The social stigma surrounding birth control

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The social stigma surrounding birth control

Birth control pills are held by Katie Gropel, senior, who learns about their benefits and side effects.

Birth control pills are held by Katie Gropel, senior, who learns about their benefits and side effects.

Cienna Pangan

Birth control pills are held by Katie Gropel, senior, who learns about their benefits and side effects.

Cienna Pangan

Cienna Pangan

Birth control pills are held by Katie Gropel, senior, who learns about their benefits and side effects.

By Cienna Pangan, Pleasant Valley High School

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Social stigmas control how people treat certain topics and how they’re viewed. While birth control is something many women need for their health, the discussion of this subject among teenagers remains taboo.

Birth control comes in many different forms, such as the pill, the intrauterine device (IUD) and the implant. The pill is a hormone capsule that is taken daily, the IUD is a device inserted into the uterus and the implant is a small rod that is placed inside a person’s arm.

Though many women use these methods to regulate their menstrual cycles, reduce acne and treat migraines, the assumption that birth control is solely used to prevent pregnancy still circulates in conversations.

Senior Ella Rekow, said, “I think it’s taboo because everyone still thinks it’s for sex when in reality, most use it for its side effects, like how I use it for dealing with my hormonal acne and my period.”

Even young women who use birth control as a method of regulating their periods and menstrual symptoms can feel uncomfortable openly discussing it simply because menstruation is commonly viewed as embarrassing.

Senior Clare Basala, said, “Women, in general, should not be ashamed of contraceptives or their menstrual cycles. Society has misconstrued these normal things into being embarrassing for women and teens.”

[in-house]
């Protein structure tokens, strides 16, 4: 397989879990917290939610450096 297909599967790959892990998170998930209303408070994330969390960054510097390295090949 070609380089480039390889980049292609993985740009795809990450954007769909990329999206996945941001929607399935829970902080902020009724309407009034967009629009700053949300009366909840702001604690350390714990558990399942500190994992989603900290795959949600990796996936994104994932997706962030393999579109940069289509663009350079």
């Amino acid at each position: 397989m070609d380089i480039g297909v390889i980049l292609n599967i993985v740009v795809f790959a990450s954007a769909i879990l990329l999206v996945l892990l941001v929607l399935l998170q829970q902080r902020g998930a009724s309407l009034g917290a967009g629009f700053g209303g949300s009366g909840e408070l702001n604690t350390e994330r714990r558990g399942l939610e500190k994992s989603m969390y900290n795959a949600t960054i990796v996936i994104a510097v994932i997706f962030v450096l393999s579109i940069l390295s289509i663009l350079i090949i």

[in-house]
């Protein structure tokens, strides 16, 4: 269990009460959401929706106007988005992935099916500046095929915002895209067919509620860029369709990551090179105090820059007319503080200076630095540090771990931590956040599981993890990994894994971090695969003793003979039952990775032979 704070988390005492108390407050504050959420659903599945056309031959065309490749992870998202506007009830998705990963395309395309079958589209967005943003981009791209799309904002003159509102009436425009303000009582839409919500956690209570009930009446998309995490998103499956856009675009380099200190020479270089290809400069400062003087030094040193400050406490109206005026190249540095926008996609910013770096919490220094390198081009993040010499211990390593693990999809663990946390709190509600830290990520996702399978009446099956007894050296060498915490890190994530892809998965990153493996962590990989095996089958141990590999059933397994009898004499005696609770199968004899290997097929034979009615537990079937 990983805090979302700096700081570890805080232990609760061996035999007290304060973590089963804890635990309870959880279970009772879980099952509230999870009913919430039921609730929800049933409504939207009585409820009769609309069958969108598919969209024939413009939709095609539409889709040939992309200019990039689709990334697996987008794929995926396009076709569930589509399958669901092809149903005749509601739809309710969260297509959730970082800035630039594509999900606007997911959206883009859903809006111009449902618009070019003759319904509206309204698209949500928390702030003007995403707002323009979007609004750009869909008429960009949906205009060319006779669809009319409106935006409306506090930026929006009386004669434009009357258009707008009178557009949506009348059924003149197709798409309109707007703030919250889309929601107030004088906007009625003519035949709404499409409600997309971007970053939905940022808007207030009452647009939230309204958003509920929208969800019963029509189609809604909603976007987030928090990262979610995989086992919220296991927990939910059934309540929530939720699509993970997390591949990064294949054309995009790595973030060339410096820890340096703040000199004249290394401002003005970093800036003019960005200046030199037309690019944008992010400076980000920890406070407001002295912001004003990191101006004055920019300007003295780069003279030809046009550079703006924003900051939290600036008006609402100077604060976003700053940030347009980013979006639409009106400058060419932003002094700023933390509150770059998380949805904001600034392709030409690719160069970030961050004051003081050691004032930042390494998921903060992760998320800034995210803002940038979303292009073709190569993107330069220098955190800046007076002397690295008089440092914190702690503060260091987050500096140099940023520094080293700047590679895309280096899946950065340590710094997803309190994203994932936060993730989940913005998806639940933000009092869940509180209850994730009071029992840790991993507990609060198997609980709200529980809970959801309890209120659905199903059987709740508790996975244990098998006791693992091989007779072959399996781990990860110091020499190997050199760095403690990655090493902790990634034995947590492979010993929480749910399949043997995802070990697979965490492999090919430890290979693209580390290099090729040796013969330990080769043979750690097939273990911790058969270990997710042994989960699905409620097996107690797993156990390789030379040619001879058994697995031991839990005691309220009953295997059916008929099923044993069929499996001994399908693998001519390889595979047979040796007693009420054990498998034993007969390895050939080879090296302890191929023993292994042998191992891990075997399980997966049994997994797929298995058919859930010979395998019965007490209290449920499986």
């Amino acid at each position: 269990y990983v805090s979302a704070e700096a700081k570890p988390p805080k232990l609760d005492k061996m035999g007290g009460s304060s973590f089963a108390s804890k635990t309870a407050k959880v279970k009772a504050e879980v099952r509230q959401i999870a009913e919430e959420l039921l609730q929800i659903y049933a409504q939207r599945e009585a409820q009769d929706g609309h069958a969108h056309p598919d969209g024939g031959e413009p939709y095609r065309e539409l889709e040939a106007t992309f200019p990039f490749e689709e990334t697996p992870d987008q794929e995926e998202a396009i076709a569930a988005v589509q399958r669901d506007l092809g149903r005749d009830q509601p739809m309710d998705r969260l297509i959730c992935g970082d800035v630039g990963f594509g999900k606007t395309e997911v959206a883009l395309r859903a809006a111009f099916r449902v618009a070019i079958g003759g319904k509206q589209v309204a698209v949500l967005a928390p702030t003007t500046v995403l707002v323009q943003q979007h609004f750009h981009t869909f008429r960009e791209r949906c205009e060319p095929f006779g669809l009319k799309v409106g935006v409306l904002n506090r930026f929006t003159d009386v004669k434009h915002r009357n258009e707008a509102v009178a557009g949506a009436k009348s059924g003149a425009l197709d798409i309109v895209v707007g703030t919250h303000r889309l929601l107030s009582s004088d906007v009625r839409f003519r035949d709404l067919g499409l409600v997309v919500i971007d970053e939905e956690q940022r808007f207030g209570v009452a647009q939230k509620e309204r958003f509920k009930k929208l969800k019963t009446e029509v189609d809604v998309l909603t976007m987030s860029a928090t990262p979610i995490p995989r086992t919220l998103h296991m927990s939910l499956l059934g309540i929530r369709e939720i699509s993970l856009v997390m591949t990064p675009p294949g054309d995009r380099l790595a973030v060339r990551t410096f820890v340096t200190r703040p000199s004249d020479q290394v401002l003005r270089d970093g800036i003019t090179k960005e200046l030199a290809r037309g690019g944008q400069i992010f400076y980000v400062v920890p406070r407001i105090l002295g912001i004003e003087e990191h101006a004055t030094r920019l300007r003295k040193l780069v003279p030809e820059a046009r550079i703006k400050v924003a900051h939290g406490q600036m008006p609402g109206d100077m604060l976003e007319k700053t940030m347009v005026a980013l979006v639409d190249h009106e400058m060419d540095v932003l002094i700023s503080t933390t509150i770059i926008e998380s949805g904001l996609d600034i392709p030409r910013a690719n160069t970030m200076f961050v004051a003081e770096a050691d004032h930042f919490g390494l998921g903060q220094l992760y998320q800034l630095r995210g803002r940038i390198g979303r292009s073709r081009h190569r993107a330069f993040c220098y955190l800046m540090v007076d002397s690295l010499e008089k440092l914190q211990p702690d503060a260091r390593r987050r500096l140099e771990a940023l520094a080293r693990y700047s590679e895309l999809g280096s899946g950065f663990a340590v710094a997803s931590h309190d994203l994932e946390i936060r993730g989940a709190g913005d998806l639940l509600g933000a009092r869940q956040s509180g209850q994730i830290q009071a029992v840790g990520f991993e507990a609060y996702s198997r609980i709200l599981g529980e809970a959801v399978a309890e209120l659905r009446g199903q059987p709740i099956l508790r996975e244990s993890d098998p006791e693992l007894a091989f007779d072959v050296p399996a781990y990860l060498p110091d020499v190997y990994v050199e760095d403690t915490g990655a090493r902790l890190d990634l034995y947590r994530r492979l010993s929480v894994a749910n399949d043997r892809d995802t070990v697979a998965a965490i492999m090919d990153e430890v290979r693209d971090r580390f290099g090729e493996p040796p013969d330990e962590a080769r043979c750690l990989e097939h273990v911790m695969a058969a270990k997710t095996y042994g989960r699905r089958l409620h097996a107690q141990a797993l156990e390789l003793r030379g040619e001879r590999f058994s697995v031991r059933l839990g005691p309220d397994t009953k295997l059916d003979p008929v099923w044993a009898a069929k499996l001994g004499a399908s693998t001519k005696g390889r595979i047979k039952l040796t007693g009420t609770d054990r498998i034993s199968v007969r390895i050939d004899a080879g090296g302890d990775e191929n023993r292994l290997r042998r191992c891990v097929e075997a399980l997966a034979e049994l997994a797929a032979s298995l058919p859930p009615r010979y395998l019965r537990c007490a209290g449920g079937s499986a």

Many people blame the slow progression of women’s rights for the social stigma surrounding birth control. In the late 1800s, when safe contraceptives were first being explored in the U.S., these efforts were stopped short by the Comstock Act. This act, passed in 1873, banned the possession and distribution of all information or devices related to contraception or abortions, due to their “obscene” nature. The Comstock Act remained in effect for almost a century before being found unconstitutional in 1965.

However, young women today recognize the importance of taking initiative and combating the long-standing views on birth control.

Ava Thomsen, a PV alum, said, “Women’s rights are changing, which means birth control is easier to access, and people are afraid to let women make their own decisions regarding childbirth and families.”

Another factor that seems to play a part in the avoidance of birth control as a topic of conversation is a lack of education about it. Most teenage girls have a holistic knowledge of birth control methods because it’s a necessity for many of them. However, young men are not nearly as educated on the importance and functionality of birth control.

Srikanth Ganesh, junior, said, “I’m comfortable talking about birth control with my female friends, but I’m not 100 percent sure how it works.”

False information about birth control also hinders accurate education.

Senior Nick Kamp, said, “I’ve heard a lot of jokes and myths about birth control go around the school, but I usually just dismiss them because most of them turn out to be untrue.”

“I’ve heard of people thinking it’s the abortion pill and that by taking it, you are killing a fetus inside you. That is 100 percent wrong,” said Amy Oberhart, senior. She added, “The only way to get people comfortable with talking about birth control is to educate teens about it and stop treating it like a shameful thing.”

By opposing myths and spreading accurate information, teenage students are changing the social stigma about birth control.

This story was originally published on Spartan Shield on November 4, 2019.